And yes, what you describe happening with boundary additives is a fairly good way to explain things to the layman. However, the actions that take place are quite a bit more complex than simply filling in the gaps of the metals surface. Yes, Zinc-D works that way, but most of the other barrier additives work in a slightly different way, even though it may present itself as a simple "filling in of the gaps".
Many barrier additives have no solids at all. They are providing long chain molecules that reside at the oxide layer of the metals surfaces. Due to the dipole electric field, these molecules will attract and adhere themselves to the metals, and they also repel one another, aiding in the lubricity.
When metal violates the fluid film, the shearing that takes place is of the long chain molecules located above the metal surface. When these molecules are sheared, they become sort of a free radical at that point...looking for a home. What happens is that these sheared molecules immediately are looking for another ancor, which they find immediately.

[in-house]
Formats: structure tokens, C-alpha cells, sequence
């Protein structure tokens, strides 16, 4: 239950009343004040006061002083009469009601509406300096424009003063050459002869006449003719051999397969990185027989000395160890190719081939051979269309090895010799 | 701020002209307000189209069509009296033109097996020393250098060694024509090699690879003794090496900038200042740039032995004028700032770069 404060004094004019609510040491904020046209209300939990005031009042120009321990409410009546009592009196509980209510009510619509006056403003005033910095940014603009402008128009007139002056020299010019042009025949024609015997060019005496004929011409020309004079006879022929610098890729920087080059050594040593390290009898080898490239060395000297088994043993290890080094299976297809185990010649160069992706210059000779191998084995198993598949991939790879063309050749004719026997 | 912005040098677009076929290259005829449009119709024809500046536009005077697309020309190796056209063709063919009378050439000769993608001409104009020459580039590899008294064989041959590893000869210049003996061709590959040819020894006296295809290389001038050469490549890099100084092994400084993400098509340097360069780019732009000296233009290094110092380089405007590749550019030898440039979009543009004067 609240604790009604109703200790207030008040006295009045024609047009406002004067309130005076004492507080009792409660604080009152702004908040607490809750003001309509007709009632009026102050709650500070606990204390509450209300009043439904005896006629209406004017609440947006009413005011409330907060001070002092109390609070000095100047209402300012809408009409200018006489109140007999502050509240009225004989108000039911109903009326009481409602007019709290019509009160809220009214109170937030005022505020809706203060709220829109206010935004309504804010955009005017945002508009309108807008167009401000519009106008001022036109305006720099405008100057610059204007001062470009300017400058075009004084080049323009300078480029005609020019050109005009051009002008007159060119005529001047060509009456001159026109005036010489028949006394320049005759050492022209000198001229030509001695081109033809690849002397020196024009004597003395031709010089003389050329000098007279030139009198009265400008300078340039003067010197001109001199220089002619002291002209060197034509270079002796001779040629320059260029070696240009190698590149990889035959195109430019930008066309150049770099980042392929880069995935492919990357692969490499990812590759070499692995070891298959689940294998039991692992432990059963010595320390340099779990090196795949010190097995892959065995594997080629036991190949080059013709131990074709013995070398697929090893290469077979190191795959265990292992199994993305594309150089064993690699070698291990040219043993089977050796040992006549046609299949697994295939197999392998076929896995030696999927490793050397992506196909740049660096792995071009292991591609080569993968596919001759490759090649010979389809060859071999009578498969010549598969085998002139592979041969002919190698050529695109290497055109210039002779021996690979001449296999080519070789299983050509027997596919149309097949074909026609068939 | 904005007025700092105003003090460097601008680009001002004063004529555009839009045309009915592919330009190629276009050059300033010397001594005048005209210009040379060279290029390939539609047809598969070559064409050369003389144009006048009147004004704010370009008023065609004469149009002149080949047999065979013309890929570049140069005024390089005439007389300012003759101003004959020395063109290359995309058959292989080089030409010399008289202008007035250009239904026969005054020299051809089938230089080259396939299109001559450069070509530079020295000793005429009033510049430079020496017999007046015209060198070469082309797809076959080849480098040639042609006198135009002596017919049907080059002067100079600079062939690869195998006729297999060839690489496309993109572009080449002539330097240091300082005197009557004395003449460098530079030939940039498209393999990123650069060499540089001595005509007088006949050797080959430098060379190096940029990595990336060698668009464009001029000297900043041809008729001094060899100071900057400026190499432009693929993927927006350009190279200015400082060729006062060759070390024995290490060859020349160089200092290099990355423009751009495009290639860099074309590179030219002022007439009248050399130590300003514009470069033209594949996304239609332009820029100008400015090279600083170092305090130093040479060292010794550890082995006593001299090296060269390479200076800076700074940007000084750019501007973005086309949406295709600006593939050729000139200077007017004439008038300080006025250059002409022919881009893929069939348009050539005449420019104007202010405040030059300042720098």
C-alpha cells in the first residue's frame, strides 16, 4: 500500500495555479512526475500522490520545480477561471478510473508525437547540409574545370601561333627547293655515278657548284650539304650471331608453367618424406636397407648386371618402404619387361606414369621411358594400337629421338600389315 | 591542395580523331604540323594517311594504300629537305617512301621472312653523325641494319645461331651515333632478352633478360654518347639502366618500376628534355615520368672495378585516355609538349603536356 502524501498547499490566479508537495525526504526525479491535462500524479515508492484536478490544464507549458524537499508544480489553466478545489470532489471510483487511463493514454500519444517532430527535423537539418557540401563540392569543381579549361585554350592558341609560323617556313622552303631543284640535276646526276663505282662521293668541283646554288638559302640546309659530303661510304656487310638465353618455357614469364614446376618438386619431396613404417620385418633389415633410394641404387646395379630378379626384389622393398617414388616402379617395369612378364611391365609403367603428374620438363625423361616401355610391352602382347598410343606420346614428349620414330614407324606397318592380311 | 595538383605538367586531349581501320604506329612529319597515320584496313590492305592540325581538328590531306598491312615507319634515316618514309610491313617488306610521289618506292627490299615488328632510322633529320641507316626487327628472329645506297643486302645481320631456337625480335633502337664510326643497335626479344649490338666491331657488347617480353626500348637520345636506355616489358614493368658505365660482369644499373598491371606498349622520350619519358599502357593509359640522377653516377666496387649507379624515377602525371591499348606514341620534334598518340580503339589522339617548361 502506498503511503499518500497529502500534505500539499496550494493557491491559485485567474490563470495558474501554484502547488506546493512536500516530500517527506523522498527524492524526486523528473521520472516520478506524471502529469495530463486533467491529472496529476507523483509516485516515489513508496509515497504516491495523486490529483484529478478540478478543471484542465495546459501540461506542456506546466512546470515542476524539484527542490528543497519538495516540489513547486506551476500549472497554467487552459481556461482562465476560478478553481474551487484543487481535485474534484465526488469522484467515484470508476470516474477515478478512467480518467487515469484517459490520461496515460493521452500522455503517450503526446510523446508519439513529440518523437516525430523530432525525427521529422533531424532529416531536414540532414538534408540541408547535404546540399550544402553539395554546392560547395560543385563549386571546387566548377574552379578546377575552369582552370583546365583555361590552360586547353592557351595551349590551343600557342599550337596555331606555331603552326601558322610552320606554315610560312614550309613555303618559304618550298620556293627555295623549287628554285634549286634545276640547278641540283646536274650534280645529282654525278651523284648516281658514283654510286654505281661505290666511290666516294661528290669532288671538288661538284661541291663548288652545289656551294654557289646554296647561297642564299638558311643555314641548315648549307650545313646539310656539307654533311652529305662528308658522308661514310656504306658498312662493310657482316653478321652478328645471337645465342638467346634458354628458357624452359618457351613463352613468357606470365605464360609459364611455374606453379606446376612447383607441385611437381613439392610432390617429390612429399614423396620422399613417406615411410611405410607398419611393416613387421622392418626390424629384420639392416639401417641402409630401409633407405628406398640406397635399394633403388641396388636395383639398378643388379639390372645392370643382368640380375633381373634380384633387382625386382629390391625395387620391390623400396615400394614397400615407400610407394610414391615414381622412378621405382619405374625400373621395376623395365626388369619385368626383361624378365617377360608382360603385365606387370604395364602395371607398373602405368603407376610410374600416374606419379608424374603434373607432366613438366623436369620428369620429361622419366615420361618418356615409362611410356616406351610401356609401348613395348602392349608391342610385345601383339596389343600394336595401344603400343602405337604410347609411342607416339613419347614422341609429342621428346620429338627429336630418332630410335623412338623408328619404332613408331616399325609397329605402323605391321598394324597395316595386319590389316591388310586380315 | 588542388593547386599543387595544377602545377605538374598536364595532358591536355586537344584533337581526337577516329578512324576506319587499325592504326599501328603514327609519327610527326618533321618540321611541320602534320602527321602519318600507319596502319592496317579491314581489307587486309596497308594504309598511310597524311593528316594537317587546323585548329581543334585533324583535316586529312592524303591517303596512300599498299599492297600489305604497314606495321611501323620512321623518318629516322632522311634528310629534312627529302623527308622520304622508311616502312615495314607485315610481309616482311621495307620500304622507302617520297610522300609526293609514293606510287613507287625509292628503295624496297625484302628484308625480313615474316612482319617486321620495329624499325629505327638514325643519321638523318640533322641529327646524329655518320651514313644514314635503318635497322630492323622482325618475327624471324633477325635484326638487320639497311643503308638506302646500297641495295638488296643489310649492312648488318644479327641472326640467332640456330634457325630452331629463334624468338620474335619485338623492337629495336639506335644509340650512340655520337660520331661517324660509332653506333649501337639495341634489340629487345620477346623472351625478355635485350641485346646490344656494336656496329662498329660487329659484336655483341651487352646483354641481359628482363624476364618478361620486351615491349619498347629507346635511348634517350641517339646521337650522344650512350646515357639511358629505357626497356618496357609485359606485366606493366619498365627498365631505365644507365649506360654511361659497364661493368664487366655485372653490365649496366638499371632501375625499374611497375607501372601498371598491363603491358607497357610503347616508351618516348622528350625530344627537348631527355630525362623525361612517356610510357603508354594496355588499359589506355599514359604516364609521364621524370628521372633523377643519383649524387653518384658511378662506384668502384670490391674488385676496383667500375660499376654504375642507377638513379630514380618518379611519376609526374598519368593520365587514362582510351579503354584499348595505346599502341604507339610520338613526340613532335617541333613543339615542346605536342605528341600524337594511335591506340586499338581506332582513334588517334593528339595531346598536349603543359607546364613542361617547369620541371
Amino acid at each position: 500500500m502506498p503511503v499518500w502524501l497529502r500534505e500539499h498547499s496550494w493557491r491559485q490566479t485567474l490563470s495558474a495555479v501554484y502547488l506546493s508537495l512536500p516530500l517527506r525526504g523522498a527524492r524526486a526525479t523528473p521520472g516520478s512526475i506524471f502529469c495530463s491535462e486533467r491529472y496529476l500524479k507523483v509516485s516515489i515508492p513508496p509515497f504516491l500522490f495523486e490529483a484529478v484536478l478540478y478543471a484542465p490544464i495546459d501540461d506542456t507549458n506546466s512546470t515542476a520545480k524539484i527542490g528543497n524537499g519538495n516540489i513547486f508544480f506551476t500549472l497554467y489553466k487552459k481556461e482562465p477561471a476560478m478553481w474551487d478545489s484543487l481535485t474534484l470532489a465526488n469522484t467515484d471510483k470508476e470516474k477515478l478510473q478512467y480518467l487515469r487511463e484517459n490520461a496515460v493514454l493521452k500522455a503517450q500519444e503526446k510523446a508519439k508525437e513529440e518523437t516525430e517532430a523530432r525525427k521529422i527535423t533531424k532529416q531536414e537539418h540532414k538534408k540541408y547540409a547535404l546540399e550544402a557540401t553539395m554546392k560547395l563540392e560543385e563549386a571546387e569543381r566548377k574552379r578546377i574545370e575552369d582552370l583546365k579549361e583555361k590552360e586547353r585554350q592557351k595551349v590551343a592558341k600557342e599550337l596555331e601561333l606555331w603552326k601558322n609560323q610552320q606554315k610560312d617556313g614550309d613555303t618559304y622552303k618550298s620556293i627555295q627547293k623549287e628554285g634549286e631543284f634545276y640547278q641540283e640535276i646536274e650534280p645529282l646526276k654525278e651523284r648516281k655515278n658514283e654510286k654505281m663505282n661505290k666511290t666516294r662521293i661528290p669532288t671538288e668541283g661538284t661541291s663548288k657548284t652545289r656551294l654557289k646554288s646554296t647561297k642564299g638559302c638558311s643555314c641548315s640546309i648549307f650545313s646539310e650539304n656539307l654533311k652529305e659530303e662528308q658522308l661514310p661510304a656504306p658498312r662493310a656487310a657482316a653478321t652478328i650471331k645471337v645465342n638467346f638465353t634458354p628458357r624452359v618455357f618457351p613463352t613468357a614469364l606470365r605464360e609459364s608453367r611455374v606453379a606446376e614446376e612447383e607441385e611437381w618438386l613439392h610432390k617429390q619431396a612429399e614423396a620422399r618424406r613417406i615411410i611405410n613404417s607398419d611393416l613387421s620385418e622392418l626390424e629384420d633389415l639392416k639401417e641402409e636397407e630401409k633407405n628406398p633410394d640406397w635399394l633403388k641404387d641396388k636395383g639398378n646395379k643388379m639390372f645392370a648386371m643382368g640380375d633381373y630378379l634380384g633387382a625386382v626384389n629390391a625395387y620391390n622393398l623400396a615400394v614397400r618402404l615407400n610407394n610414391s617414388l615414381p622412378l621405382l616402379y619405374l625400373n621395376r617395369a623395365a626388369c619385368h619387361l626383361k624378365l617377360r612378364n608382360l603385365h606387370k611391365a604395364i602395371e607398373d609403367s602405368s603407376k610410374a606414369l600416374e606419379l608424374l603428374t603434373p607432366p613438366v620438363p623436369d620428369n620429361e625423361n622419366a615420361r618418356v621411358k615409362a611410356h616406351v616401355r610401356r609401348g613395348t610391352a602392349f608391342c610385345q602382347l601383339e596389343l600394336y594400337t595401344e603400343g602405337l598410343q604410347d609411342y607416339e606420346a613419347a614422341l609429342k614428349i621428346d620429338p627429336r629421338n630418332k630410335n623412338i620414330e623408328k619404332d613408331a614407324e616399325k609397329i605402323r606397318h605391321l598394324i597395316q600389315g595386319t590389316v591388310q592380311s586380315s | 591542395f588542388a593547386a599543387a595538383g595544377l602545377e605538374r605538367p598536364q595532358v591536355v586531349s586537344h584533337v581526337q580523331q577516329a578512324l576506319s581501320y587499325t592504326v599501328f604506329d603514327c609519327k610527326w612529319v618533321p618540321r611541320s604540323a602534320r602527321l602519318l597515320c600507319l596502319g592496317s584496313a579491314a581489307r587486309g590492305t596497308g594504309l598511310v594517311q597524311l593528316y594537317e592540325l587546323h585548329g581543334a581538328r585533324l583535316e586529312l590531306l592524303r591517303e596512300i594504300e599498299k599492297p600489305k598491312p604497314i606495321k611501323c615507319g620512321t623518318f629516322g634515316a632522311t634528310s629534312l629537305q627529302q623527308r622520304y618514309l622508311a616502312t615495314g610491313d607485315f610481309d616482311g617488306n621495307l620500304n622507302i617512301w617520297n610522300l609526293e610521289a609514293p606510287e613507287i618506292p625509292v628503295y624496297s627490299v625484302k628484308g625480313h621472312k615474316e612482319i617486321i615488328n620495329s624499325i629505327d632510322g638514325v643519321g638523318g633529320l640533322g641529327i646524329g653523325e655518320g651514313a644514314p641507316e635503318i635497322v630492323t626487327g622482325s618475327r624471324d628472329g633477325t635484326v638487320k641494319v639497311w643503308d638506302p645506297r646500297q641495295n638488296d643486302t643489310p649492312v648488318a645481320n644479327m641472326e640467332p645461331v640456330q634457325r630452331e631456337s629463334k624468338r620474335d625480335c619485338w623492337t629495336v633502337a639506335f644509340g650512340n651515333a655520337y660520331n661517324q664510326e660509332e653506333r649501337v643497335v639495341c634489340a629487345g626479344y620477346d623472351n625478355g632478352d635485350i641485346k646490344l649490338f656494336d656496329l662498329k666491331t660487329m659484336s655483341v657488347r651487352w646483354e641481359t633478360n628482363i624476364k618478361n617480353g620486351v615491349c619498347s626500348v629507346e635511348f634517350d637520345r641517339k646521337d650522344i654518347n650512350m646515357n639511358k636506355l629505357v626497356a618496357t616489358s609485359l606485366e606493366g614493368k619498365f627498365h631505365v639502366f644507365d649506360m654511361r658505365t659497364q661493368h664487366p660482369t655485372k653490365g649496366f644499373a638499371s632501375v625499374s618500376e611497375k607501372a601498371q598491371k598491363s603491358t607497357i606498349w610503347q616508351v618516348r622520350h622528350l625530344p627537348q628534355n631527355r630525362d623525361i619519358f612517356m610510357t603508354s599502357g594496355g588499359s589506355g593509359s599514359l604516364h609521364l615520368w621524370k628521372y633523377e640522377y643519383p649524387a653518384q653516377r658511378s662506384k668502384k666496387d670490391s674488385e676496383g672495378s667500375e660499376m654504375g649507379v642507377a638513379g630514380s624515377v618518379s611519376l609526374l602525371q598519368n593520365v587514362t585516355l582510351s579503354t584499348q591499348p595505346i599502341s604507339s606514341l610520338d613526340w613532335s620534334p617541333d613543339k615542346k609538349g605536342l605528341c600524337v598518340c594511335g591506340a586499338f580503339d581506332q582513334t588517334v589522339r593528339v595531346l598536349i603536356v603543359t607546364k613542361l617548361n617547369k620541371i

Yes, in motor oils, these barrier additives are placed in the oil as a last line of defence against wear, when the fluid film is violated. BUT it is not an emergency add. It is assumed that the fluid film will fail, thus the addition of the additives. It is NOT an emergency, last ditch, all else fails add.
Most commonly, such agants are added to lubricating oils as an emergency lube, a last line of defense in case the oil film is subjected to such pressure that it is squeezed away. In the case of MoS2, it is so effective as a boundary lube, it can be used as a sole source of lubrication, within limits. But it is more effective when used in combination with a fluid lubricant for two reasons: that being that the presence of an oil provides the primary lube source, as well as a fresh supply of new moly platelets to replenish any that are carried off by wear.
The simple startup and shutdown of a car engine creates the condition that barrier additives are needed.